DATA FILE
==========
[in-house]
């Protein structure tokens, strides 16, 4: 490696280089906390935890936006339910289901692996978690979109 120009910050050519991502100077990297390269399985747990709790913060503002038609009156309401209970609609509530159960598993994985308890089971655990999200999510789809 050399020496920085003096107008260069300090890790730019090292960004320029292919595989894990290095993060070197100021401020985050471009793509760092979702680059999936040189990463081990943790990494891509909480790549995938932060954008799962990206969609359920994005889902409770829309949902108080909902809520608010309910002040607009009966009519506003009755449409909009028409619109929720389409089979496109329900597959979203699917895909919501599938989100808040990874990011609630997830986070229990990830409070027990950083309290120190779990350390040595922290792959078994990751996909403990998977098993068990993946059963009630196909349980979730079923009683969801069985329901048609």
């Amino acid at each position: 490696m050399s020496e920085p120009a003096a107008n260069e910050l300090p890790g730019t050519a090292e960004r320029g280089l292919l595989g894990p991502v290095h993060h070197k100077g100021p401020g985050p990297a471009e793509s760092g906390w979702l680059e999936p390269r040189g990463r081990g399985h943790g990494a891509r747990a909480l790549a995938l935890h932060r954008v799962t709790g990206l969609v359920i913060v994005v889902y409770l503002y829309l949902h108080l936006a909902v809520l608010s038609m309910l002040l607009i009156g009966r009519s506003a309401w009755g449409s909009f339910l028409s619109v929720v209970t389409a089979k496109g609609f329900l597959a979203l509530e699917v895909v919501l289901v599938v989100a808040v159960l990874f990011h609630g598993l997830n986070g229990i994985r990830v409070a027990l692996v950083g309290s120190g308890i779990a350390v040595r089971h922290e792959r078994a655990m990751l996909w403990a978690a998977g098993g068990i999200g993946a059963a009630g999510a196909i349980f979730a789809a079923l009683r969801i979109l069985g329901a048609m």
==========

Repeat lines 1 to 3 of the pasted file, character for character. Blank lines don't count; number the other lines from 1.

[in-house]
């Protein structure tokens, strides 16, 4: 490696280089906390935890936006339910289901692996978690979109 120009910050050519991502100077990297390269399985747990709790913060503002038609009156309401209970609609509530159960598993994985308890089971655990999200999510789809 050399020496920085003096107008260069300090890790730019090292960004320029292919595989894990290095993060070197100021401020985050471009793509760092979702680059999936040189990463081990943790990494891509909480790549995938932060954008799962990206969609359920994005889902409770829309949902108080909902809520608010309910002040607009009966009519506003009755449409909009028409619109929720389409089979496109329900597959979203699917895909919501599938989100808040990874990011609630997830986070229990990830409070027990950083309290120190779990350390040595922290792959078994990751996909403990998977098993068990993946059963009630196909349980979730079923009683969801069985329901048609």
């Amino acid at each position: 490696m050399s020496e920085p120009a003096a107008n260069e910050l300090p890790g730019t050519a090292e960004r320029g280089l292919l595989g894990p991502v290095h993060h070197k100077g100021p401020g985050p990297a471009e793509s760092g906390w979702l680059e999936p390269r040189g990463r081990g399985h943790g990494a891509r747990a909480l790549a995938l935890h932060r954008v799962t709790g990206l969609v359920i913060v994005v889902y409770l503002y829309l949902h108080l936006a909902v809520l608010s038609m309910l002040l607009i009156g009966r009519s506003a309401w009755g449409s909009f339910l028409s619109v929720v209970t389409a089979k496109g609609f329900l597959a979203l509530e699917v895909v919501l289901v599938v989100a808040v159960l990874f990011h609630g598993l997830n986070g229990i994985r990830v409070a027990l692996v950083g309290s120190g308890i779990a350390v040595r089971h922290e792959r078994a655990m990751l996909w403990a978690a998977g098993g068990i999200g993946a059963a009630g999510a196909i349980f979730a789809a079923l009683r969801i979109l069985g329901a048609m």